The Outline team intersperses elements of humor throughout its experience. For example, the floating heads and other objects next to the articles on its home page provide a humorous glimpse into the topics of the articles (see below). Silly wavy lines establish a shared language with users, who come to associate the silly wavy lines with the appearance of quotes.
As done with ALEX, you will want to use humor in a consistent way and tone if it will be part of your brand communication. It should be consistent across channels and media. For example, humor on your website should carry over to your marketing material. A content style guide, similar to MailChimp’s, would help with the consistent application of humor, regardless of who on your staff is creating the content and where that content will live.
Chatbots are growing in popularity across industries. People want their chatbots to have personality, including humor as appropriate. In an article for NPR, Shay Maunz writes about the need for chatbots to have a warm and human-like personality for long-term success. You will need to account for some level of humor if you want your chatbot to have human-like conversational aspects.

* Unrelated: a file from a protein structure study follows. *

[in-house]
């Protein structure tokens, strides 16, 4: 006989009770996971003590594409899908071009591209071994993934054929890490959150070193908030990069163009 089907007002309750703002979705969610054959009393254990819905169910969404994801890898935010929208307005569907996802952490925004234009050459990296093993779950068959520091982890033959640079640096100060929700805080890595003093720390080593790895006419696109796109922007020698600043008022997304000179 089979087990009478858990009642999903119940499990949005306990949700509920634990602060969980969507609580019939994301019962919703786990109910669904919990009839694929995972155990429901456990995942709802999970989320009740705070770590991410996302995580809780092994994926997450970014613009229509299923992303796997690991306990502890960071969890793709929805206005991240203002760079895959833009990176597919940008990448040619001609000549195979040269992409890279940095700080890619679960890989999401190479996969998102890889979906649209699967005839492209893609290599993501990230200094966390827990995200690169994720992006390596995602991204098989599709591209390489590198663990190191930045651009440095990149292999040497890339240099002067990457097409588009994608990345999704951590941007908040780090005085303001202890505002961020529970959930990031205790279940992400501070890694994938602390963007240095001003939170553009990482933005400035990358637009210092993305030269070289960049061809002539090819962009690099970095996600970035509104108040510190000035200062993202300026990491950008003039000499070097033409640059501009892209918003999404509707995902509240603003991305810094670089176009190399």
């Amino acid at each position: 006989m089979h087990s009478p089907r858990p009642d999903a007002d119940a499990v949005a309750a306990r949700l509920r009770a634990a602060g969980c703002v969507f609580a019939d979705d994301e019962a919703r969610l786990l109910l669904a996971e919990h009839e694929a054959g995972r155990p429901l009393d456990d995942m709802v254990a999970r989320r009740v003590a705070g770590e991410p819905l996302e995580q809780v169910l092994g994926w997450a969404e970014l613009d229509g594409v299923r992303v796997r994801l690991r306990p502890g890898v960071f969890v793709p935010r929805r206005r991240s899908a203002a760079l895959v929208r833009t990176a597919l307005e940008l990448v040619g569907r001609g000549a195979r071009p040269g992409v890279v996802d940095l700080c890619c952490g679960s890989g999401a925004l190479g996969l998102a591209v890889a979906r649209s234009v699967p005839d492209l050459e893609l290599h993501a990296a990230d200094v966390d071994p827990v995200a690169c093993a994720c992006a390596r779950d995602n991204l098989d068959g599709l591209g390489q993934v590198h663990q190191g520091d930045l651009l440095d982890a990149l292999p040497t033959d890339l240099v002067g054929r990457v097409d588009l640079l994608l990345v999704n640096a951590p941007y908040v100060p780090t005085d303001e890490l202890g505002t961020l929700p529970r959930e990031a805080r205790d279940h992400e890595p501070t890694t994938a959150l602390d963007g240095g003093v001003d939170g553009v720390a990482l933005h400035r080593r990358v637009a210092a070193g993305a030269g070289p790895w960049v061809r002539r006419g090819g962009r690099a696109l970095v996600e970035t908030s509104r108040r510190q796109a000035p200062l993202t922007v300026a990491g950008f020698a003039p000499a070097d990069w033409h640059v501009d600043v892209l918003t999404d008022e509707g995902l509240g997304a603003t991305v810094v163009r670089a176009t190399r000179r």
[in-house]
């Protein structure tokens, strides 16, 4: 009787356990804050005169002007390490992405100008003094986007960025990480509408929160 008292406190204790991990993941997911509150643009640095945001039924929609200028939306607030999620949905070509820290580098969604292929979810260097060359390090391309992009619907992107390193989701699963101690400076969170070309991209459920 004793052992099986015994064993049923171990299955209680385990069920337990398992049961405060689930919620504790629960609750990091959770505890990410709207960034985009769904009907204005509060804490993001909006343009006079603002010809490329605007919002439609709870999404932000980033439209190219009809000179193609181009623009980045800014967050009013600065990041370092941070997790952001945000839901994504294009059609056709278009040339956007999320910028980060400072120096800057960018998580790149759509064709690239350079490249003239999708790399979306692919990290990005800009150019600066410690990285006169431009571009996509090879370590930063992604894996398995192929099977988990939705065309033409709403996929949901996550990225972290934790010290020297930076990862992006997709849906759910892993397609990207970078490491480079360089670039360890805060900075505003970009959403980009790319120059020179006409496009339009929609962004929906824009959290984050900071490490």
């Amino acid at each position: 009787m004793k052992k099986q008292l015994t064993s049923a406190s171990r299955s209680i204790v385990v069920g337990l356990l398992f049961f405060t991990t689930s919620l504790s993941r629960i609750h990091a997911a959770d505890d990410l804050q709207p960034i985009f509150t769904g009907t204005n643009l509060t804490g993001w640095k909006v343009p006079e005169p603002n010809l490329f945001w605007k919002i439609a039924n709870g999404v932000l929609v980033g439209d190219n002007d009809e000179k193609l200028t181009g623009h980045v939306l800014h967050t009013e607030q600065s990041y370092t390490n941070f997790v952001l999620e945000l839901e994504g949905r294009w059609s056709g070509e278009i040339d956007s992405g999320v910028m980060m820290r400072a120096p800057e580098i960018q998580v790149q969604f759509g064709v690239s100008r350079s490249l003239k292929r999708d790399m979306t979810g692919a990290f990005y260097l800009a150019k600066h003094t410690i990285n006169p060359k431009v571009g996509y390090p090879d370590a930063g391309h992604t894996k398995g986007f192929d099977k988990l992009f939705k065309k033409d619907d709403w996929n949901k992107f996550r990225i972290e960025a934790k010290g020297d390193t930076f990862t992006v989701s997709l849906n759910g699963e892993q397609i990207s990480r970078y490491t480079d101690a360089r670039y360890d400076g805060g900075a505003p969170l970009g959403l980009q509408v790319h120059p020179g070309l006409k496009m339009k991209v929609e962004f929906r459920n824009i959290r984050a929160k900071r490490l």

On the 404 Page or to Reduce Frustration
Many websites have humorous 404 pages. You can curb the frustration of users not finding what they are looking for with a well-done humorous 404 page. Agens, a Norwegian design and development studio, uses humorous images and animation on the theme of being lost in space on its 404 page. Equally important, it surfaces a link to existing content, allowing users to quickly navigate to a page that potentially meets their needs.
The folks at Blue Egg use humorous video and (slightly annoying) sound on their 404 page, linking directly to the home page.
When Not To Use Humor
You can damage your brand or experience if you use humor inappropriately or at inappropriate times. Most users want a quick and easy experience – don’t use humor to extend the time it takes a user to complete a task. For example, adding a knock-knock joke or funny comment to a page-loading screen is fine, but making the user click through a knock-knock joke to access account information is not.
Another option is to introduce humor tactically based on the user or company using your application — for example, going for a silly interface if you’re a startup but staying fairly straight-laced if you’re serving a government agency or bank. You could also let users choose when humor is presented. MailChimp accomplishes this with its “Party Pooper Mode.” Users who want the functionality of MailChimp without the humor can use this mode to remove some of the funnier elements of the application.